The Somewhat Sustainable Eater

January 19, 2020

The Somewhat Sustainable Eater

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It’s not easy. Keeping an eye on the news recently, it’s hard not to despair at all that is going on around us. Australia has been decimated by fires for weeks and is now dealing with floods. The US President thinks that Global Warming is a hoax while the UK Police has placed Greenpeace on a Counter Terrorism list along with Neo-Nazi groups. It’s not easy.

Protesting Farmers

This blog hasn’t moved into the political sphere but in this day and age, it’s hard for a food lover to stay out of politics altogether. Food is politics. The protesting beef farmers have shown as much over the past number of months. Just last week they brought the M50 to a standstill by driving at approximately 5kmph from start to finish – a dangerous stunt to pull when you want public support but it also shows how desperate these people are to change the broken system that we currently have. How can we expect people to produce food to the standards that we require if we, as a society are unwilling to pay a fair price?

Sustainable Farm Cairns Sheep

Our Changes

At the start of this year, we decided to become more sustainable. Not only in our eating but in our everyday life. Reading the numerous websites dedicated to such things, it would be easy to think that to do so, you would need to change your life in a drastic way. This simply isn’t the case. Here’s how we’ve decided to do it:

  1. Buy Irish Food! We have cut a number of unseasonable foods from our diet. There’s no more green beans in January or fresh tomatoes in February. Numerous websites tell you to stop taking aeroplanes but what about the amount of air miles on that avocado on the header image? I would rather take my one holiday per year but know that my food isn’t coming from South America or Africa because I can’t go a few months without produce that won’t grow close to me. For me it’s Irish first and then European. If it’s not European, it’s not going into the trolley.
  2. Buy Loose/Eco Packed – This is surprisingly difficult especially if you do the bulk of your shopping in a supermarket. Single use plastics are a scourge on our planet and one which we have managed to cut down on massively. I go to the farmers market for fruit and veg, the butcher for meat (my butcher has switched to paper bags) and have managed to find alternatives to most of the other products I used to buy in plastic. Somewhat surprisingly, this has also had the effect of reducing my shopping bill – although loose items can sometimes be more expensive by weight (why??!), you also only buy the quantity you need.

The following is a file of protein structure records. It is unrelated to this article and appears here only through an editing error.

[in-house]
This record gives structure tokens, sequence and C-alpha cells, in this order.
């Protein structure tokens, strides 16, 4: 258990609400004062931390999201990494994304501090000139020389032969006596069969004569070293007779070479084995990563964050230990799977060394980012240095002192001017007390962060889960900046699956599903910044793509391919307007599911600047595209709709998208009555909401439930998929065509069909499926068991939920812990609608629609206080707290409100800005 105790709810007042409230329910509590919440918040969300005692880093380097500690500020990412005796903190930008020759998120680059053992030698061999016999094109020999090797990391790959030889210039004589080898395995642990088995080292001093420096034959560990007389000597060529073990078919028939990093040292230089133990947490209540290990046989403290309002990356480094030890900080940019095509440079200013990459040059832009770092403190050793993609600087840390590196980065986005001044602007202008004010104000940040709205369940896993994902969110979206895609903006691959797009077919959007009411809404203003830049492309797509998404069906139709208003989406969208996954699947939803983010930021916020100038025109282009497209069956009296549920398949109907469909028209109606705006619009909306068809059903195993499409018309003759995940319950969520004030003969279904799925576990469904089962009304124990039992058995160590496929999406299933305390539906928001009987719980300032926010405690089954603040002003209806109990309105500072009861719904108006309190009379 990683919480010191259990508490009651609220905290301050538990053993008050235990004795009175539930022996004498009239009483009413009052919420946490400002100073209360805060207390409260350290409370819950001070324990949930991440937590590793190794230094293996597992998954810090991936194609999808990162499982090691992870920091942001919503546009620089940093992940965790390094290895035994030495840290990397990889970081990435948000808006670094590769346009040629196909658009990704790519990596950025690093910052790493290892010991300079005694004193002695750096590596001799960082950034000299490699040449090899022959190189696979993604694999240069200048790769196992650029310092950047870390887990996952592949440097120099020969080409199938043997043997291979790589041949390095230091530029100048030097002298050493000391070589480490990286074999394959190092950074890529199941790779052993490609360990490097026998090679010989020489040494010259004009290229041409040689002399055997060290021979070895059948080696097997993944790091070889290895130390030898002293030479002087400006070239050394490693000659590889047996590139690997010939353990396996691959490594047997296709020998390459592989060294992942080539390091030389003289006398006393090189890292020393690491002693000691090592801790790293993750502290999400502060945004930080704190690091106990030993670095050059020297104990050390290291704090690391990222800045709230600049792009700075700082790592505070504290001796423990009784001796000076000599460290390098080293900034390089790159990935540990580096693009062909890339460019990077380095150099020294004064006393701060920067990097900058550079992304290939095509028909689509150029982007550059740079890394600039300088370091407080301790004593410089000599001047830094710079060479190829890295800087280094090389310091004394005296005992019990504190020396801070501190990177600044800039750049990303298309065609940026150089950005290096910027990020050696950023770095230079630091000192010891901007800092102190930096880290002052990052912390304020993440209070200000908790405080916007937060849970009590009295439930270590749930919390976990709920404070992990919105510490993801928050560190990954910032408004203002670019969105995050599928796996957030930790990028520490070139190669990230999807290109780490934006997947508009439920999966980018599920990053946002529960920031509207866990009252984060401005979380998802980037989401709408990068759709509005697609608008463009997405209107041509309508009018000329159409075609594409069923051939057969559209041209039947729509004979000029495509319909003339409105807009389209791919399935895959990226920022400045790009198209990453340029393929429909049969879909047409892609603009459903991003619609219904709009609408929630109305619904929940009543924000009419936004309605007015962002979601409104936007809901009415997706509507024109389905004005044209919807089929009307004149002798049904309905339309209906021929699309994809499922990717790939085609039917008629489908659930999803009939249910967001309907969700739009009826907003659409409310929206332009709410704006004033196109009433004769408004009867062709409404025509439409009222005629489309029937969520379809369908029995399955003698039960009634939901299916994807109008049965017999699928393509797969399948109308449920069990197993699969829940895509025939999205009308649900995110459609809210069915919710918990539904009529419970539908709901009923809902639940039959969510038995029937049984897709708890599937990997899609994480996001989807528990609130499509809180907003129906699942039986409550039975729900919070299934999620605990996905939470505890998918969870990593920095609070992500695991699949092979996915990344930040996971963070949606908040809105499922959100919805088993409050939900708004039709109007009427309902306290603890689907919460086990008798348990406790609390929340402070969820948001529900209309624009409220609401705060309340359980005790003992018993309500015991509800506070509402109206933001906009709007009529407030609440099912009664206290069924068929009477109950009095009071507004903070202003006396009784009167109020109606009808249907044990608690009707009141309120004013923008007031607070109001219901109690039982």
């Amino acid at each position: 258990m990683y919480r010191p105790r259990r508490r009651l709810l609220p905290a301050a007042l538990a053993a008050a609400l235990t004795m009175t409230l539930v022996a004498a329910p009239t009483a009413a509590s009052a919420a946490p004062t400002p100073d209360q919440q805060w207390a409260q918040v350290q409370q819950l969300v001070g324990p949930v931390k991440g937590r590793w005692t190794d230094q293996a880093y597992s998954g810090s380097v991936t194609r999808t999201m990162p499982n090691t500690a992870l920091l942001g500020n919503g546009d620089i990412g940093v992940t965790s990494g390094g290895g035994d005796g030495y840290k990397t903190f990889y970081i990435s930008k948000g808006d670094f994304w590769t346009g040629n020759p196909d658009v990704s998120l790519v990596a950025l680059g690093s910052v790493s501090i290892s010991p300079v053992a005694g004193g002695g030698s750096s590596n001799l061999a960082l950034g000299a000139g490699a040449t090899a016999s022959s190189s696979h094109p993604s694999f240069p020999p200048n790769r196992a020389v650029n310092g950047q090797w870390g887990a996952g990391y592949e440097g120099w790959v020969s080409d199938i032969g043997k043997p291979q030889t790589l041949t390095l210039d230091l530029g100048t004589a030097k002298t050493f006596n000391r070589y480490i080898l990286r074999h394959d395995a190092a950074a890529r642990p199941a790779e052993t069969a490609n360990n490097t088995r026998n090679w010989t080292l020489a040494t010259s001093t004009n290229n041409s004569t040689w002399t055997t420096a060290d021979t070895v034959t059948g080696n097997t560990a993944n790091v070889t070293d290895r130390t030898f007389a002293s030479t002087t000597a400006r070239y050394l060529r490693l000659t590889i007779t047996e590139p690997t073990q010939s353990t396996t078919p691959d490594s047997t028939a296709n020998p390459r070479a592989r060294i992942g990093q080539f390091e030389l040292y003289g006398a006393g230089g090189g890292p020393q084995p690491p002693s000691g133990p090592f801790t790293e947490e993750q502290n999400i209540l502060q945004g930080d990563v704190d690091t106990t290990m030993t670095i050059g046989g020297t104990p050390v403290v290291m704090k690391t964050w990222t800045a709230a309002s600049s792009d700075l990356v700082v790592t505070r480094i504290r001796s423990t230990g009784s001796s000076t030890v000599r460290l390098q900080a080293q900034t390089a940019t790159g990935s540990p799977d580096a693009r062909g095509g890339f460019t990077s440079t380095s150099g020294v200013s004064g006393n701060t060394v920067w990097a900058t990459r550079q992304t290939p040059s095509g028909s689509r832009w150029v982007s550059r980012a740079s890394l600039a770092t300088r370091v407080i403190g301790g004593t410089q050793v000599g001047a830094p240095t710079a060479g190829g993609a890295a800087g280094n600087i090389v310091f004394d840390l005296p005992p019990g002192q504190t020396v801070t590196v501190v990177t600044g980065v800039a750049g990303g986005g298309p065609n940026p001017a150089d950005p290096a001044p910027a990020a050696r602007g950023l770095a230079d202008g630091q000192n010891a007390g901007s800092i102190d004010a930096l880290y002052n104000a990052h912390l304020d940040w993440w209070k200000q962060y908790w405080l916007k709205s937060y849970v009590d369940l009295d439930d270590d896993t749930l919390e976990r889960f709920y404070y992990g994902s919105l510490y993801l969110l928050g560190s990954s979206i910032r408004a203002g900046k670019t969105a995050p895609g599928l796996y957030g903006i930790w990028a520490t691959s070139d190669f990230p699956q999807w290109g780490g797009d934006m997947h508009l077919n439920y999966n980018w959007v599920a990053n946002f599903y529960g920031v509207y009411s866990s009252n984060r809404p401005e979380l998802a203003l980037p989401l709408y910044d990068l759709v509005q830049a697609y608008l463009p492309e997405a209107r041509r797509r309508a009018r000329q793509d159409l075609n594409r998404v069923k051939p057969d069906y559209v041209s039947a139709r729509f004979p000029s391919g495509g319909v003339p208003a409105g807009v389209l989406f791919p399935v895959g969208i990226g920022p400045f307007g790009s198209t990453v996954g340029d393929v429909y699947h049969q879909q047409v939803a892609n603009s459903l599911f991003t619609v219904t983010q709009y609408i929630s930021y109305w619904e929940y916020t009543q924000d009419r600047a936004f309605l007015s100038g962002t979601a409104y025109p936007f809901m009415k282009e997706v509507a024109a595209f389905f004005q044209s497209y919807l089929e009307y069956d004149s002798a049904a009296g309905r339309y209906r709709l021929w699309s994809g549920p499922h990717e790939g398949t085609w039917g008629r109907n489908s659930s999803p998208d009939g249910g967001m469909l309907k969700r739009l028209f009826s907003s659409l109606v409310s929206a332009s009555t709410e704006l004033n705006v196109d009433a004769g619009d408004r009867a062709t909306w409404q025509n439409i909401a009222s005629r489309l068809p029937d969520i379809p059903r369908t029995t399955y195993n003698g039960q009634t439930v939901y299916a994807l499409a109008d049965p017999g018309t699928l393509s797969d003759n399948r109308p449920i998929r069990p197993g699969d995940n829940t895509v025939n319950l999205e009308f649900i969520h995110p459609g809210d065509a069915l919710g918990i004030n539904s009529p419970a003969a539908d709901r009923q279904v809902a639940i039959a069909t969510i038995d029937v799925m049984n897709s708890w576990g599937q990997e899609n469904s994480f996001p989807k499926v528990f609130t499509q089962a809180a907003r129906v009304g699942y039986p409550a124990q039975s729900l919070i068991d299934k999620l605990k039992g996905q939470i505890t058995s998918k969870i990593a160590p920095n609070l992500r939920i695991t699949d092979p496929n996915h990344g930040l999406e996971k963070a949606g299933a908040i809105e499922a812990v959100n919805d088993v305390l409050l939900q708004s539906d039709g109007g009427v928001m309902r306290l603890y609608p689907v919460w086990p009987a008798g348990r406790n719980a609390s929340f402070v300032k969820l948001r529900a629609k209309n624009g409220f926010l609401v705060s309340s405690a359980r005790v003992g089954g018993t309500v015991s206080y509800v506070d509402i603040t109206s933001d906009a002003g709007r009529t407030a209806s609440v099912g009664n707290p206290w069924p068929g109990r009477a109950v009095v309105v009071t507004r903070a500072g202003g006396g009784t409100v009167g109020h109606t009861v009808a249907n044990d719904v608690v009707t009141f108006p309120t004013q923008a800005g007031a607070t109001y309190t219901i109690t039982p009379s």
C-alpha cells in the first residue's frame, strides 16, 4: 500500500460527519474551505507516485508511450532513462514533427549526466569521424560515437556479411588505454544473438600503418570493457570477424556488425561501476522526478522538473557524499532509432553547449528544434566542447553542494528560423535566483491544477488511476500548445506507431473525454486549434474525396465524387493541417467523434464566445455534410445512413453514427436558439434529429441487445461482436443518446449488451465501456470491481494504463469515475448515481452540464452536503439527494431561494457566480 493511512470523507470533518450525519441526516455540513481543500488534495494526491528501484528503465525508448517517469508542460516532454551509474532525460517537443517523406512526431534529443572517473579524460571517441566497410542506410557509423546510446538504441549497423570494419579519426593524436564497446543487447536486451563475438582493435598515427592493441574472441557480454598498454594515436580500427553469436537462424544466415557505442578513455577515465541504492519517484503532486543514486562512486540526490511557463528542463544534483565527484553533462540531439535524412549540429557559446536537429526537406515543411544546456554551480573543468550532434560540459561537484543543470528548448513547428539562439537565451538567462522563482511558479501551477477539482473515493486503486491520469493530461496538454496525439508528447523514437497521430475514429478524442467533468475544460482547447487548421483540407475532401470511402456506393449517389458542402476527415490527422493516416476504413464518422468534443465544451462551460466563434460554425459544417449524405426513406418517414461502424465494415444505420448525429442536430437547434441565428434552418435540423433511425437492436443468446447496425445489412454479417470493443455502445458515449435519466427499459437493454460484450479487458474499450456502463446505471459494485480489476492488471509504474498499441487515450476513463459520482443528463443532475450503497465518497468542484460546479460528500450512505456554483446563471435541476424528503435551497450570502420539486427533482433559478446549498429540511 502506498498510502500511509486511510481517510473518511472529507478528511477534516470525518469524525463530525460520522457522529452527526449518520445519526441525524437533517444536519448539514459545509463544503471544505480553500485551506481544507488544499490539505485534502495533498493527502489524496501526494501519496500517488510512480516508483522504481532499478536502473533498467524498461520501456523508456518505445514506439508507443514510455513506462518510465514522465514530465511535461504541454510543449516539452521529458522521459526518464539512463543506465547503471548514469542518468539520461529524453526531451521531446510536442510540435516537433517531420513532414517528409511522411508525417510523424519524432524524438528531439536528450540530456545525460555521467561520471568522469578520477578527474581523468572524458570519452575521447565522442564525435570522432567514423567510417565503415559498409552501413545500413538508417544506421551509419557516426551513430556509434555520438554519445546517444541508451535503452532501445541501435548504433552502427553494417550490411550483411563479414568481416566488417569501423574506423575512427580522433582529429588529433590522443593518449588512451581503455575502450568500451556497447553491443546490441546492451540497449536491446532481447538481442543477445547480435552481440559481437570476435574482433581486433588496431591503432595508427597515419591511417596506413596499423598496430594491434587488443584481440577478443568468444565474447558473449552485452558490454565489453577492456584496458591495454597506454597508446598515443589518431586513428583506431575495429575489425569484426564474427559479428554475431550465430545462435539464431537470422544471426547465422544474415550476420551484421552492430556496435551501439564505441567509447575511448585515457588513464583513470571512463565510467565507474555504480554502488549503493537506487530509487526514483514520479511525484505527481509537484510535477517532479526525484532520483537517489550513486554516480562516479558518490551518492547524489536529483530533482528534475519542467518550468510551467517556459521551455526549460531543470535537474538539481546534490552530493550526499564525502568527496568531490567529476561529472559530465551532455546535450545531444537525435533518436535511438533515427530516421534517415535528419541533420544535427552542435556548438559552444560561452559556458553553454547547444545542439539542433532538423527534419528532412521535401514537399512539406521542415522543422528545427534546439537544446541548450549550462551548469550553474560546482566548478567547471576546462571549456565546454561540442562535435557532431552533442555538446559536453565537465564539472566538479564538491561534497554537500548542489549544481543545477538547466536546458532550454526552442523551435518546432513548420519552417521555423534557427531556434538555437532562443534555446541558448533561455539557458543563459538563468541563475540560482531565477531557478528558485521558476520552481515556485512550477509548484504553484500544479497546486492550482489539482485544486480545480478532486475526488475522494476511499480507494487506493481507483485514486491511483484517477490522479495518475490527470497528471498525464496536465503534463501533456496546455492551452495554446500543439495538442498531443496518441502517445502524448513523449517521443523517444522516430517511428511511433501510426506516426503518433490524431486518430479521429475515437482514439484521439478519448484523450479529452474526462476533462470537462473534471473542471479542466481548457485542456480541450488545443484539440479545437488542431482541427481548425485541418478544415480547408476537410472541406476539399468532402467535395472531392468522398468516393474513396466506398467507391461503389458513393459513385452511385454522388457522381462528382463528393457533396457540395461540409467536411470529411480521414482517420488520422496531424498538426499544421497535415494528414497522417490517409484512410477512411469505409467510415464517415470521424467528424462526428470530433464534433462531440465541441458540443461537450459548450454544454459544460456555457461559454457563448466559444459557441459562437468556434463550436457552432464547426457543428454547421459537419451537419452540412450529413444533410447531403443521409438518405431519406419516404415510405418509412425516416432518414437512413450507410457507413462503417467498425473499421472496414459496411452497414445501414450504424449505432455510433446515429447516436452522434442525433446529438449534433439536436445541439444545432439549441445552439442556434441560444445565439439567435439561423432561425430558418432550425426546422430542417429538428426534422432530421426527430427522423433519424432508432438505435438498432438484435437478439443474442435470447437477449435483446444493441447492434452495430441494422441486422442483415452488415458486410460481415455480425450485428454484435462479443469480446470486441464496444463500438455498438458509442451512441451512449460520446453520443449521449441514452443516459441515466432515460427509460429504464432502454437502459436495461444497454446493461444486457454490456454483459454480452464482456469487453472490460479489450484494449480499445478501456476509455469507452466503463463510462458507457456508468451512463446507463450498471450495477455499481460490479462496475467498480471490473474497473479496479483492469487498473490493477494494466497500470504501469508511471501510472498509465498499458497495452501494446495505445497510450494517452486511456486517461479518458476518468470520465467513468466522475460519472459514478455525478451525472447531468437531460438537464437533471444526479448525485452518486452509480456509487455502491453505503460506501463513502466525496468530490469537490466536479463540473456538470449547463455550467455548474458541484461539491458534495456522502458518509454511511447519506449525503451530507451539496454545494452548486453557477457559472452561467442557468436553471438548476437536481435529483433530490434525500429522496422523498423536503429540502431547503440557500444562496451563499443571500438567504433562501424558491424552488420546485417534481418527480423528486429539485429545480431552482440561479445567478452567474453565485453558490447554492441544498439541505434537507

3. The Question of Meat – My biggest issue with the majority of people pushing the sustainability cause is that they advocate a meatless diet but say nothing of importing food long distances to make up for it. To me, a locally reared, free range pork rasher on toast will always be better than a Peruvian Avocado (flown 10,000KM) on toast. Factory/Intensive/Industrial farms are no doubt horrendous not only for the environment but also for the animals imprisoned in them. It’s important to support those people in your locality doing things in the correct way. Good farmers don’t mind being asked difficult questions so ask them if you are unsure. We have switched all of our chicken supply to a free-range farm just 10km from my house (Feighcullen, available in Dunnes Stores in Newbridge and Naas) and my pork comes from Pigs on the Green Free Range Pork, 50km away in Tullamore. Beef has turned out to be more difficult than I imagined – feed lots are now rampant in Ireland and something that I am not prepared to support. As a beef farmer told me recently – watch out for deep coloured, blood red beef – this was, more than likely produced in an intensive feed lot system. I am lucky to have a great butcher (Nolan’s of Kilcullen) close to me which produces their own beef and lamb and doesn’t mind being asked questions.